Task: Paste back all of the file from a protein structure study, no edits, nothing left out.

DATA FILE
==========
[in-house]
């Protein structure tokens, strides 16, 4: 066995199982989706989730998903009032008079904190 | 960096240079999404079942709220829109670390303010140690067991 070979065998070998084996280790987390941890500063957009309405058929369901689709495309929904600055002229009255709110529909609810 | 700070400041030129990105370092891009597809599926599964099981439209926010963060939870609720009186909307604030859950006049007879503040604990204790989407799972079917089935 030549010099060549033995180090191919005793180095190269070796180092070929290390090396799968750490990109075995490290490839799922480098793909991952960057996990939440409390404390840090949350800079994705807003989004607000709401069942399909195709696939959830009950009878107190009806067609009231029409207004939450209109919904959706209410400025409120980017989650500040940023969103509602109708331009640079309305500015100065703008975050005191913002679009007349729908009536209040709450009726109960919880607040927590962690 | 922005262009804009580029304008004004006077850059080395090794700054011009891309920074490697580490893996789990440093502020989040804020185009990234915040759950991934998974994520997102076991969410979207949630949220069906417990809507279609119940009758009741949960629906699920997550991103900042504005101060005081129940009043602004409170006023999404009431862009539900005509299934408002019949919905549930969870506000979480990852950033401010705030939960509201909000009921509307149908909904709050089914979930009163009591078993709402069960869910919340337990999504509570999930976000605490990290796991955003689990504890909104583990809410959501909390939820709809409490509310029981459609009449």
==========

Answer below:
[in-house]
């Protein structure tokens, strides 16, 4: 066995199982989706989730998903009032008079904190 | 960096240079999404079942709220829109670390303010140690067991 070979065998070998084996280790987390941890500063957009309405058929369901689709495309929904600055002229009255709110529909609810 | 700070400041030129990105370092891009597809599926599964099981439209926010963060939870609720009186909307604030859950006049007879503040604990204790989407799972079917089935 030549010099060549033995180090191919005793180095190269070796180092070929290390090396799968750490990109075995490290490839799922480098793909991952960057996990939440409390404390840090949350800079994705807003989004607000709401069942399909195709696939959830009950009878107190009806067609009231029409207004939450209109919904959706209410400025409120980017989650500040940023969103509602109708331009640079309305500015100065703008975050005191913002679009007349729908009536209040709450009726109960919880607040927590962690 | 922005262009804009580029304008004004006077850059080395090794700054011009891309920074490697580490893996789990440093502020989040804020185009990234915040759950991934998974994520997102076991969410979207949630949220069906417990809507279609119940009758009741949960629906699920997550991103900042504005101060005081129940009043602004409170006023999404009431862009539900005509299934408002019949919905549930969870506000979480990852950033401010705030939960509201909000009921509307149908909904709050089914979930009163009591078993709402069960869910919340337990999504509570999930976000605490990290796991955003689990504890909104583990809410959501909390939820709809409490509310029981459609009449």